The new law excludes persons acting directly or indirectly in an employer’s interest from the definition of an “employer” under the Ohio Civil Rights Law. This change means that individual supervisors cannot be held personally liable for workplace discrimination claims if they were acting in the interest of an employer except in limited circumstances. Individual supervisors can be held personally liable if it is determined they acted outside of the scope of their employment, retaliated against the complainant, or obstructed the complainant from pursuing a claim with the Ohio Civil Rights Commission (OCRC).

Establishes a Specific Procedure for Employment Discrimination Claims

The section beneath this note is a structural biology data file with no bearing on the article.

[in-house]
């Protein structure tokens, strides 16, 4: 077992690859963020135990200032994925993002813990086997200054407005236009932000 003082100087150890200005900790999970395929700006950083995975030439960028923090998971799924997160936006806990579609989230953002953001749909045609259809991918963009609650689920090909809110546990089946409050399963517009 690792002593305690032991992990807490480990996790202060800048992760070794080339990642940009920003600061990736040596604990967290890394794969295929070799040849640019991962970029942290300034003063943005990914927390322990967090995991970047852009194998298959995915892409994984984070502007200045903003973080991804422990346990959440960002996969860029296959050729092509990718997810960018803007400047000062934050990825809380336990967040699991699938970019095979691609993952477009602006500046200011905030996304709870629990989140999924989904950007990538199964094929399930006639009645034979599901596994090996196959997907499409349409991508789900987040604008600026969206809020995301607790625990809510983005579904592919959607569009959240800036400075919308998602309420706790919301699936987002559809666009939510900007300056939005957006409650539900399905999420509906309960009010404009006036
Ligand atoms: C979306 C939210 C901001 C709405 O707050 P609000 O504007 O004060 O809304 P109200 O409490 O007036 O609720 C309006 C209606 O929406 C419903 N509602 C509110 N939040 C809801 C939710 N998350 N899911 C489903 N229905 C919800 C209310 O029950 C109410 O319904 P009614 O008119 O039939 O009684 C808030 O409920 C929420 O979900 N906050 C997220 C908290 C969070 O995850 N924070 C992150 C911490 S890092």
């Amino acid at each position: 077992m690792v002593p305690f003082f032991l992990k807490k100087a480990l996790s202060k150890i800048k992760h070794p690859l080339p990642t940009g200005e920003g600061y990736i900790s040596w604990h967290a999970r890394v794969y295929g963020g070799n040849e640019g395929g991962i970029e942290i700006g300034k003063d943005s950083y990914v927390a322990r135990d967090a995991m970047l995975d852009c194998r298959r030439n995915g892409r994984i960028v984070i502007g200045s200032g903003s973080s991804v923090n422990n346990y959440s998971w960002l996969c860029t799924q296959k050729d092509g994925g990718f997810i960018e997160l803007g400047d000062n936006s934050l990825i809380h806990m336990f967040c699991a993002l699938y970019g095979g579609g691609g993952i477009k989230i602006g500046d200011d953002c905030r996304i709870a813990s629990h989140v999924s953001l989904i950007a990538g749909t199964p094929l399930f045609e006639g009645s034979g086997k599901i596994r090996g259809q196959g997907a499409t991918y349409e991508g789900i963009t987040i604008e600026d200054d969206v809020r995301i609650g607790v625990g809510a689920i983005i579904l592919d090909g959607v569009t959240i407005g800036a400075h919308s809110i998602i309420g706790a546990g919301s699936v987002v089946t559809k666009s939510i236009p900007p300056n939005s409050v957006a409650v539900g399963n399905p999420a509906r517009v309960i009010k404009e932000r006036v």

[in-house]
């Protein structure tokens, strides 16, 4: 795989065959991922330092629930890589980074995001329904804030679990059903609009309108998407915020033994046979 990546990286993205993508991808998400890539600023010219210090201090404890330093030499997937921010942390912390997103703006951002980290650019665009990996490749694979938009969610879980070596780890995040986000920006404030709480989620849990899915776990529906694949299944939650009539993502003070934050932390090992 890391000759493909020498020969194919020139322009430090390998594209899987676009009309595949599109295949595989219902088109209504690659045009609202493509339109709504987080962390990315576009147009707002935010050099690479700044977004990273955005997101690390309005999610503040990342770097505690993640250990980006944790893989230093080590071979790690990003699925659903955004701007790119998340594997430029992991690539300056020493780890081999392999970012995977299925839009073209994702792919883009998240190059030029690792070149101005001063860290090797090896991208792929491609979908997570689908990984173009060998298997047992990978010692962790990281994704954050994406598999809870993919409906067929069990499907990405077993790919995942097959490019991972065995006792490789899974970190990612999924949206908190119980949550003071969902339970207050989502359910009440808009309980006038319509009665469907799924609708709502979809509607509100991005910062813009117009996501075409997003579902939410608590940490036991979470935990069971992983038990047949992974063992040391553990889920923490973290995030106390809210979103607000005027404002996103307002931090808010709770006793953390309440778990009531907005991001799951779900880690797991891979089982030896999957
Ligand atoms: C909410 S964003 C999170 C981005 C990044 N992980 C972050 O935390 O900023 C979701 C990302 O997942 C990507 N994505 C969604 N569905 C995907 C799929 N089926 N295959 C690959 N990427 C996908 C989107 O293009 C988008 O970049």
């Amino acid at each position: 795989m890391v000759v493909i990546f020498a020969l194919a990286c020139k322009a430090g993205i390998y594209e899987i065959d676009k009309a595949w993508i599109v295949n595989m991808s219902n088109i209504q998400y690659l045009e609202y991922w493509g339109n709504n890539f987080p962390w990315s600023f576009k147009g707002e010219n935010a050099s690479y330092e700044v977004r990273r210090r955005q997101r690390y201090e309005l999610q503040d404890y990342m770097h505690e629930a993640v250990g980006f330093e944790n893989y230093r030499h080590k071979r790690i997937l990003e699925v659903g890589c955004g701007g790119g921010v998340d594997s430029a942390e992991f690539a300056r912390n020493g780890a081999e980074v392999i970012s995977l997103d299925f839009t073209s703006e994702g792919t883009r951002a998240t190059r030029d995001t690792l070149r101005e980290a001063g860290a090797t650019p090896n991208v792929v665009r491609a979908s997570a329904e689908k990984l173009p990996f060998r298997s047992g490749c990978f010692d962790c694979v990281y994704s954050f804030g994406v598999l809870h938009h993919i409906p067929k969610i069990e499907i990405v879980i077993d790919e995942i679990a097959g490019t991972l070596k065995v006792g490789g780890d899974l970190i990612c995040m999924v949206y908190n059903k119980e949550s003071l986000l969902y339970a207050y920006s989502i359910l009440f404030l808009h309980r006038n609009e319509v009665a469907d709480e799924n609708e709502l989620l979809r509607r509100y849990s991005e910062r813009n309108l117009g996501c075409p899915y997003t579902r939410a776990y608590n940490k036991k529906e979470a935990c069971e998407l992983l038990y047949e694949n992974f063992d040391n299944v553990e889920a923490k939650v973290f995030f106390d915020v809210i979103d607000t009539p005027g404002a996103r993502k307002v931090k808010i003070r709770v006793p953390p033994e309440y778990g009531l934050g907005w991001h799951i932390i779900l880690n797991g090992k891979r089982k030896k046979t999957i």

Under the current law, plaintiffs can file workplace discrimination claims with the OCRC or in a county court. The new law removes this choice and requires that an individual first file a charge with the OCRC before she may file a civil lawsuit. Once a charge is opened with the OCRC, the agency will begin an investigation. After sixty days, the complainant may request a notice of right to sue from the OCRC. After the complainant receives a notice of right to sue from the OCRC (or more than 45 days have passed without a response to the request) the complainant may file a civil lawsuit. An individual may also file a lawsuit if she obtains a notice of right to sue from the Equal Employment Opportunity Commission (the agency that enforces federal employment discrimination laws).

If the OCRC finds it probable that workplace discrimination has occurred, the complainant will have the choice of allowing the OCRC to prosecute the claim (including attempting to resolve the claim through alternative dispute resolution) or to withdraw from the administrative process and file a civil lawsuit in the county courts.

Statute of Limitations for Workplace Discrimination Claims